FLIGHT FROM MONTICELLO:
THOMAS JEFFERSON AT WAR
By Michael Kranish
Oxford University Press
$27.95, 400 pages
REVIEWED BY JOSEPH C. GOULDEN
The circumstances suggested the political doom of any official: a governor who flees his state capital that is under threat of seizure by the enemy, takes refuge in remote mountains and falls silent for weeks during the crisis.
To be sure, opprobrium was swift and biting. A legislator from the governor’s home county wondered whether his conduct was intended to enable the invader to wreak havoc across the state. In a gloriously tangled metaphor, a militia commander complained that “the root of Springs of Government is rotten.” [sic] An “inquiry” into the governor’s conduct was voted - and approval of the motion “was considered tantamount to a form of censure.”
The object of this fury was none other than Thomas Jefferson, one of the fathers of the American Revolution and author of the Declaration of Independence. The story of this seldom-told episode of our early history is dramatically told by Michael Kranish, who reports from Washington for the Boston Globe. Even people with broad knowledge of the Revolutionary period will gain from his diligent research, analytical insight and sparkling prose.
Although Jefferson commanded considerable respect in his native Virginia - he was elected as its second governor - he also evoked the enmity of many other ambitious men, and particularly Patrick Henry. Jefferson disliked him from their first meeting, recording that his manners had something of coarseness to them. Henry’s skill as an orator (“Give me liberty or give me death”) left Jefferson dubious, that Henry said “the strangest things in finest language, but without logic.” He considered him “avaritious [sic] and rotten-hearted.”
Henry, for his part, considered Jefferson to be of a set of wealthier Virginians who cared naught for small farmers or yeomen. And, indeed, such class rivalries bedeviled the Revolution for its entire course.
Matters became acute in Virginia in 1781, when the British burned Norfolk to the ground and severely damaged Richmond. With the army of Lord Cornwallis on the march, Jefferson complained that there was not “a shilling in the public coffers” to ensure the state’s safety. He pleaded with the legislature for authority to compel men to serve in the militia. Many refused to report for duty when ordered; some who did left “in defiance with their arms.”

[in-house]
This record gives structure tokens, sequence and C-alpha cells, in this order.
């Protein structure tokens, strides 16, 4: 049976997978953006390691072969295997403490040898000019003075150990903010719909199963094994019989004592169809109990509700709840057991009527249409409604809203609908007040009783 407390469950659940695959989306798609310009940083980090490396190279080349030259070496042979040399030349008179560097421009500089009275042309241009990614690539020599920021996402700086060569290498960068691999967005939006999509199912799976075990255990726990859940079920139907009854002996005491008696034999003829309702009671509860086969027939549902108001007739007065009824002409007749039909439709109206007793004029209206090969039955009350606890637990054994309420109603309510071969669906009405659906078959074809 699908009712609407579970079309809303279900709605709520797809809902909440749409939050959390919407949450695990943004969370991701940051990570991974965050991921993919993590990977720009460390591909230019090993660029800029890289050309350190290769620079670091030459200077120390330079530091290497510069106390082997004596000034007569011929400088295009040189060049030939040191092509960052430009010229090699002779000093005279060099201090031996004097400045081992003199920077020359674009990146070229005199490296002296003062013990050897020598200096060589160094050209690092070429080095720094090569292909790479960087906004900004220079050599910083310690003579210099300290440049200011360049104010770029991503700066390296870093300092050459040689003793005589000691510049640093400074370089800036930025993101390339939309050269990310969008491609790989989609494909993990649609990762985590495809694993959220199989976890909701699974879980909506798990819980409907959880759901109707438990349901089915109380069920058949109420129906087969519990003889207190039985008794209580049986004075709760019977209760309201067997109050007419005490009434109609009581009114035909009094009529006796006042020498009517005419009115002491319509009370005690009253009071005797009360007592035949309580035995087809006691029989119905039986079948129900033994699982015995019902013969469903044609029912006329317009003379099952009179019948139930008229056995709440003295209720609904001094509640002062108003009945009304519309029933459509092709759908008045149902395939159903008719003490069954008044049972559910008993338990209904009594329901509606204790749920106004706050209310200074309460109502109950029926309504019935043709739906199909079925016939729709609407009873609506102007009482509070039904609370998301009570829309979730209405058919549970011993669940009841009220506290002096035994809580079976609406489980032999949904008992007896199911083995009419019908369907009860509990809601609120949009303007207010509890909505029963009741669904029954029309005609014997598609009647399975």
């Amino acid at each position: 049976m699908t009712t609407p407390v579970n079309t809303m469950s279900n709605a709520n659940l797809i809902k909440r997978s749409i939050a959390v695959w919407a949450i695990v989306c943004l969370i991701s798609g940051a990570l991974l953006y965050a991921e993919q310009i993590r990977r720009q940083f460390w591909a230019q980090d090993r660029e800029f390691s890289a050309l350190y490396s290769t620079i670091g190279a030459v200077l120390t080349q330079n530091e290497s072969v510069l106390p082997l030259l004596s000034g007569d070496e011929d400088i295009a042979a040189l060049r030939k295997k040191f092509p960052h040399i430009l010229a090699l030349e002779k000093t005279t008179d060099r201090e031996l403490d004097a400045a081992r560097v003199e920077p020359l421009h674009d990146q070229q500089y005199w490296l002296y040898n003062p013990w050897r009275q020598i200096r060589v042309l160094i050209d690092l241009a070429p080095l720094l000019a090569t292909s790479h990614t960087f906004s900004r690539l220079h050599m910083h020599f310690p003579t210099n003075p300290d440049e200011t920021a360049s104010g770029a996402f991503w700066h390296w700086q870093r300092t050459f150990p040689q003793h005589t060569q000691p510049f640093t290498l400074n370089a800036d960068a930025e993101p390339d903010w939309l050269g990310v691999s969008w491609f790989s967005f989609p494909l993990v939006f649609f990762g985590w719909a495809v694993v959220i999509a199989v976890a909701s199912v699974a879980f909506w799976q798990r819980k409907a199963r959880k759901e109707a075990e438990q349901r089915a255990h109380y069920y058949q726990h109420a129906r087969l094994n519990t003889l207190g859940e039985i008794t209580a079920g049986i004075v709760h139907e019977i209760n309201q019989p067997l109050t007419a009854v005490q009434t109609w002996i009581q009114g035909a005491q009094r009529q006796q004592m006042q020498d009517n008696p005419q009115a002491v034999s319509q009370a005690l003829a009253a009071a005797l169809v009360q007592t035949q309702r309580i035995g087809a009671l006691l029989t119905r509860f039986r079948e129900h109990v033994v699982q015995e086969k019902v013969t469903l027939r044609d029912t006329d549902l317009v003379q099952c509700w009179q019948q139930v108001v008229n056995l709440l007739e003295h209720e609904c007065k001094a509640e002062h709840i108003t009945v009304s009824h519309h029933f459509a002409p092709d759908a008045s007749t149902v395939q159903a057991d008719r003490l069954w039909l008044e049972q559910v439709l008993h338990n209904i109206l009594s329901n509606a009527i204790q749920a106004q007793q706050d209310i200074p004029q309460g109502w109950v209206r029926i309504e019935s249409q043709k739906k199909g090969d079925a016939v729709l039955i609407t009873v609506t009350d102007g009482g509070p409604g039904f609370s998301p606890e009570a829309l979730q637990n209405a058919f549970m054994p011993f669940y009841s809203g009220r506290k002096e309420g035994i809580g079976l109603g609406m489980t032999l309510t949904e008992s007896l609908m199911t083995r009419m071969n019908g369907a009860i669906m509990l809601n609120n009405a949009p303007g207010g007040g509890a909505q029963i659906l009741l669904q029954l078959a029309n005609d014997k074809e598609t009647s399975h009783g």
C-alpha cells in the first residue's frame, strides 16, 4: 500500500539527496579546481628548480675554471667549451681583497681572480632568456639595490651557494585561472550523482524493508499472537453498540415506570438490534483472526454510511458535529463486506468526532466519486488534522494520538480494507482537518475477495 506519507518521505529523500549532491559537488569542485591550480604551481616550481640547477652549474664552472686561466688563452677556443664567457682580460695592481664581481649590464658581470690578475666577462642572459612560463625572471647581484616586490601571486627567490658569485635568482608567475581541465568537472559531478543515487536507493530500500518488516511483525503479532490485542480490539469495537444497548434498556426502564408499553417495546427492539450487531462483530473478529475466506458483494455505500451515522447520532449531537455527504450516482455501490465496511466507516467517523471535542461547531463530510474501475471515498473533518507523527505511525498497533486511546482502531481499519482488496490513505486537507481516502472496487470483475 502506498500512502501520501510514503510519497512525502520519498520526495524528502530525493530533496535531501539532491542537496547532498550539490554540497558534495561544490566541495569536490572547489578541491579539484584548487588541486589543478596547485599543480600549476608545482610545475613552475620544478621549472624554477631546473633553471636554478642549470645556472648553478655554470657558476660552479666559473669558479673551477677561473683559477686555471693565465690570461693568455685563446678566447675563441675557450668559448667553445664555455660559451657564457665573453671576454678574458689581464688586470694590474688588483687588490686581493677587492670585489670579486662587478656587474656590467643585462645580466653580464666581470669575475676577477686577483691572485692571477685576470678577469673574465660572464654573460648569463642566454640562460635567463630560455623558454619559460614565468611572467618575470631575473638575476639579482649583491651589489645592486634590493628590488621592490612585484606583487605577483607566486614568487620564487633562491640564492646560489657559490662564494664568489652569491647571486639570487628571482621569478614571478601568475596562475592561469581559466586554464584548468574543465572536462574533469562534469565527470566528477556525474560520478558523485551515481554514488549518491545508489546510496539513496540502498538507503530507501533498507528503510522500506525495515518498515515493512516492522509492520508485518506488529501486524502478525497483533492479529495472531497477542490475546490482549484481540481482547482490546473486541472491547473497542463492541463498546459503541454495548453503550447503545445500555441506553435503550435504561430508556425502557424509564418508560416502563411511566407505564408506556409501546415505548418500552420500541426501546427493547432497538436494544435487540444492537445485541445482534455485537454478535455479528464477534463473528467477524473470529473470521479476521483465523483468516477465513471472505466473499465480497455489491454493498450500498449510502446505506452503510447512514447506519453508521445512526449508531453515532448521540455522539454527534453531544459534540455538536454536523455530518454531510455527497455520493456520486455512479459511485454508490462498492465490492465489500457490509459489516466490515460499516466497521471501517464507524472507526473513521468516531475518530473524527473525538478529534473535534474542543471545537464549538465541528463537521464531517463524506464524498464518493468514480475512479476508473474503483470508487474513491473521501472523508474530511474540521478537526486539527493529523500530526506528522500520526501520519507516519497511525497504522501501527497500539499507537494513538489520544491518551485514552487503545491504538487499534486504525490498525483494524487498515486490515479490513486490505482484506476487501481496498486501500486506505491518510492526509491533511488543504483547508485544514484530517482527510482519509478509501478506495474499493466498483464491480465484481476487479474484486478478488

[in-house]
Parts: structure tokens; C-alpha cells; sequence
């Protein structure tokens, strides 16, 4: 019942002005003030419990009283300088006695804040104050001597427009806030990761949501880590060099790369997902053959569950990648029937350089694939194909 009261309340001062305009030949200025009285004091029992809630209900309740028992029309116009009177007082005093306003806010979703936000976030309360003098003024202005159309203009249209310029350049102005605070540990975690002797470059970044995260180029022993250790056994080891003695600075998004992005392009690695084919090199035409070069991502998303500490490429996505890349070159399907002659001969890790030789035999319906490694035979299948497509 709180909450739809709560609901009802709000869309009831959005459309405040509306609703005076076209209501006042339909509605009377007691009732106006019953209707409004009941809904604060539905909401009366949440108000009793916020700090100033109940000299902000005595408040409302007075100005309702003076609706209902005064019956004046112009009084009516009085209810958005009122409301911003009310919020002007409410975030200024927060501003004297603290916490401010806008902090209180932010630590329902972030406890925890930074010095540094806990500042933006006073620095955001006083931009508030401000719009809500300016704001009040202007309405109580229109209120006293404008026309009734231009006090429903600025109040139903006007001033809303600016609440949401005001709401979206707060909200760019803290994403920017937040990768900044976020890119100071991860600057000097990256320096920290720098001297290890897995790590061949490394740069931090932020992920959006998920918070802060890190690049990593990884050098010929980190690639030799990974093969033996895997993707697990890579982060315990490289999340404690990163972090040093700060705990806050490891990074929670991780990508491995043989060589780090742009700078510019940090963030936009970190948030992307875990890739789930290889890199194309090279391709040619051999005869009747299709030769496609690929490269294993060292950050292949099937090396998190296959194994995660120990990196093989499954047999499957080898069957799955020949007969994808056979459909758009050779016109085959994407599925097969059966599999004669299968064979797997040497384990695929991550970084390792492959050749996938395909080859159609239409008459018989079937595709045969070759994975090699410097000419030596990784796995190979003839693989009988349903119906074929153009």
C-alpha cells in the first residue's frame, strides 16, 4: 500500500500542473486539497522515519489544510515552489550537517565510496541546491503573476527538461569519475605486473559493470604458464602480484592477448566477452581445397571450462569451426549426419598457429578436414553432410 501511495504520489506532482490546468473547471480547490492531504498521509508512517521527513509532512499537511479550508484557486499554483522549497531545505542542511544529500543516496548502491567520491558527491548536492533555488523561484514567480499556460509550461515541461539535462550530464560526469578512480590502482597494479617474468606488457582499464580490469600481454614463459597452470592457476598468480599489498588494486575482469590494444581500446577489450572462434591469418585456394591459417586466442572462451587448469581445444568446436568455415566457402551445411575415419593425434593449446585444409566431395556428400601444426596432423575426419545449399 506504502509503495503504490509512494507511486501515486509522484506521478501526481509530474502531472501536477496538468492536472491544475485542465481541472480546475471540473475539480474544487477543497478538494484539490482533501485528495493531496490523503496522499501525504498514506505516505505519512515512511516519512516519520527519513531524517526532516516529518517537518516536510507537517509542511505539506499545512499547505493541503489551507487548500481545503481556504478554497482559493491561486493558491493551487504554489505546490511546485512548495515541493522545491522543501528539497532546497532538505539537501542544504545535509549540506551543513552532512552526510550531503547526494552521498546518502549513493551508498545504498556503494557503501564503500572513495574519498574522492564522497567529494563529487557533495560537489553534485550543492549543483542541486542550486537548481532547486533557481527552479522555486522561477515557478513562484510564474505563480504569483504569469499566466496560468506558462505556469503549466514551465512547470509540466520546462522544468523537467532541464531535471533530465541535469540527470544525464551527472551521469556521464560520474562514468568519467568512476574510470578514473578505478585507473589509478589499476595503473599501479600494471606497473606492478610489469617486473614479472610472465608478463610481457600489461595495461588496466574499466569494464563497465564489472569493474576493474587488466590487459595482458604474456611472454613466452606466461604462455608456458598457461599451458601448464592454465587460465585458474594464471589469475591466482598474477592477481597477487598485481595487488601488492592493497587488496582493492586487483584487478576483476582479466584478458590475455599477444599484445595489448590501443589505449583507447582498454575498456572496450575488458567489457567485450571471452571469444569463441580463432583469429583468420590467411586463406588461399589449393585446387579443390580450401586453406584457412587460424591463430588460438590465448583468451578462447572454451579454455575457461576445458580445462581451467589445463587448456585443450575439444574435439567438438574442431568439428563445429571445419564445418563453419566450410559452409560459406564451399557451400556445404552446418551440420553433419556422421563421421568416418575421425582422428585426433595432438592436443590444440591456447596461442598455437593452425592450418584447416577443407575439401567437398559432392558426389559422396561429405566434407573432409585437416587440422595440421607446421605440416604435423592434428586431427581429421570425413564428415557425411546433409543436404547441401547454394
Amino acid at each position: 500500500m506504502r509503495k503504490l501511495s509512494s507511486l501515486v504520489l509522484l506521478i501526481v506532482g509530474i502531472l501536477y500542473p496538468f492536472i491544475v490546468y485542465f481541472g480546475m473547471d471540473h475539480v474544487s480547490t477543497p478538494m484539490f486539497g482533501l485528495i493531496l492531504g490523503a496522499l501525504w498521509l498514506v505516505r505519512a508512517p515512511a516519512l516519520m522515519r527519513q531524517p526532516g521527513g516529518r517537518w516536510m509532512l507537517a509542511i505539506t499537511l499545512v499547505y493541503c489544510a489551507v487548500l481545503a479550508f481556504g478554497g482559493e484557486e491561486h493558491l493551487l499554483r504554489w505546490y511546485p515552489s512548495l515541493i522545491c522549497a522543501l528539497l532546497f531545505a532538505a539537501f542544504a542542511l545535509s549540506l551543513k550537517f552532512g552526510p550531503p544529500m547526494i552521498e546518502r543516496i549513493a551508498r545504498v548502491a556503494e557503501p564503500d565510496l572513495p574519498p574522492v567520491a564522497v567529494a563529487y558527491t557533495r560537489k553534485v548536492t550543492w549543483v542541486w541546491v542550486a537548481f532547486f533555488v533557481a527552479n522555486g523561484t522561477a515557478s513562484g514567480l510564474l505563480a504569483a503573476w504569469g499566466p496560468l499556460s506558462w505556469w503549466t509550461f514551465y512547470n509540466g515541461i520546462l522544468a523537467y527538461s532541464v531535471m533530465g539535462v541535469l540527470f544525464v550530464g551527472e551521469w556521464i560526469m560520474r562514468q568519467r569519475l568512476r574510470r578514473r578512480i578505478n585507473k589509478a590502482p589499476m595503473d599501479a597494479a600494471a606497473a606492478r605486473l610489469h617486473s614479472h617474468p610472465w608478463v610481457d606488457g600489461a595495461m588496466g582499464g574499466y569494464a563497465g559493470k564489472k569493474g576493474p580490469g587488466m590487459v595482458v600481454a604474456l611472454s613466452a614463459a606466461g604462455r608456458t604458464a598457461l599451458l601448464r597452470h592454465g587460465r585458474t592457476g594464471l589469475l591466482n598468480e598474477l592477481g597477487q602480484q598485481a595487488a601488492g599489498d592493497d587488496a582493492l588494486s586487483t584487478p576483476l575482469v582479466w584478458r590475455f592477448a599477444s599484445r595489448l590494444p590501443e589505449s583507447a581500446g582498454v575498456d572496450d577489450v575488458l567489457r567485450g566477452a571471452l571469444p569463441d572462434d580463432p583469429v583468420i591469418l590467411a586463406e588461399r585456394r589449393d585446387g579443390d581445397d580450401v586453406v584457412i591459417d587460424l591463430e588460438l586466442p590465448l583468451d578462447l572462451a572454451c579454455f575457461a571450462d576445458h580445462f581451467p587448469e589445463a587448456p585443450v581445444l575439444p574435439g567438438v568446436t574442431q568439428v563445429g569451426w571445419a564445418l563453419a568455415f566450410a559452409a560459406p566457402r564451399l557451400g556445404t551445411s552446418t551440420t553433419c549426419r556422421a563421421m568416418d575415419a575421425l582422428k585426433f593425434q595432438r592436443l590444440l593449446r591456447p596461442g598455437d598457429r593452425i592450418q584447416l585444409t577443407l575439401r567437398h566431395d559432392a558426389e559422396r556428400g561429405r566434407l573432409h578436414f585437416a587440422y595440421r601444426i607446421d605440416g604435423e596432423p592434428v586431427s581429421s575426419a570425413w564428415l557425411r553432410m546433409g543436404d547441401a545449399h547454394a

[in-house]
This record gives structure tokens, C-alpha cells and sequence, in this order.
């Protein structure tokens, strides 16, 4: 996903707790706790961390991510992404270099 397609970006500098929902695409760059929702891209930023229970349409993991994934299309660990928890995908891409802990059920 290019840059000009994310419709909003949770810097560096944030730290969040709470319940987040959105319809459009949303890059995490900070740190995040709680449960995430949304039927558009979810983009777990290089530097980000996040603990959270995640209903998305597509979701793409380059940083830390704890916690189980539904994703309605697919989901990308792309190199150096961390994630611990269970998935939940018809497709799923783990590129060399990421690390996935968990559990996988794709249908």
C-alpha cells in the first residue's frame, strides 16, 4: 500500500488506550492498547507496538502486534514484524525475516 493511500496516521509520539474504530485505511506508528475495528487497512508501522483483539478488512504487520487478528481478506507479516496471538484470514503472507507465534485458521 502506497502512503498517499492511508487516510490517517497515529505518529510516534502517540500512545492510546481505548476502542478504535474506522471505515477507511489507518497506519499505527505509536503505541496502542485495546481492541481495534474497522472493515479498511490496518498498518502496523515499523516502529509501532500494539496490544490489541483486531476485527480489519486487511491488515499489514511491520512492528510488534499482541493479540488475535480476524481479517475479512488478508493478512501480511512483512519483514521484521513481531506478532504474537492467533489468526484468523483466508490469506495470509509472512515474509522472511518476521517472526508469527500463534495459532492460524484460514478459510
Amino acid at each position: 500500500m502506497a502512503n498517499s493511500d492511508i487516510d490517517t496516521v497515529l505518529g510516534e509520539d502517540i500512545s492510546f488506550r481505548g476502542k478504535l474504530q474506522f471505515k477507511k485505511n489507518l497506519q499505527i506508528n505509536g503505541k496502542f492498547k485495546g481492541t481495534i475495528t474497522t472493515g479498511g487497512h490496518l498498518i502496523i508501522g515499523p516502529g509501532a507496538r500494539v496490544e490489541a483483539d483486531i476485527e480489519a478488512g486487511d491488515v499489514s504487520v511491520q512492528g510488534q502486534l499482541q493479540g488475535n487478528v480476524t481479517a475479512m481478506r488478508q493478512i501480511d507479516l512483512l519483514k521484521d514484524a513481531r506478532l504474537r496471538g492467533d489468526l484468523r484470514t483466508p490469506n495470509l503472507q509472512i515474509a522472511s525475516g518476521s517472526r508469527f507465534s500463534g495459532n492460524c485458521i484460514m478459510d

But legislators were well aware of resistance to military service, especially in remote areas of Virginia, where men claimed they wished to protect their own families, and to guard against slave uprisings. They rejected Jefferson’s plea, 32-27. Nor would Northern states heed Virginia’s plea for federal troops (the number of which, to be sure, was limited).
To add to the Virginians’ chagrin, part of Cornwallis’ army was commanded by none other than Benedict Arnold, who had defected from Washington’s army because of perceived slights and thrown in his lot with the British. His troops wreaked havoc as they marched through Virginia; in one particular repugnant incident, soldiers raped a 9-year-old girl. That they were hanged did not lessen public anger.
And, at the height of the crisis, Jefferson’s daughter, aged 4 months, died, the third of his five children to die very young. His term as governor had expired several days earlier, and the dysfunctional legislature had done nothing to elect him to another term or pick a successor. So he was formally no longer governor.View Entire Story
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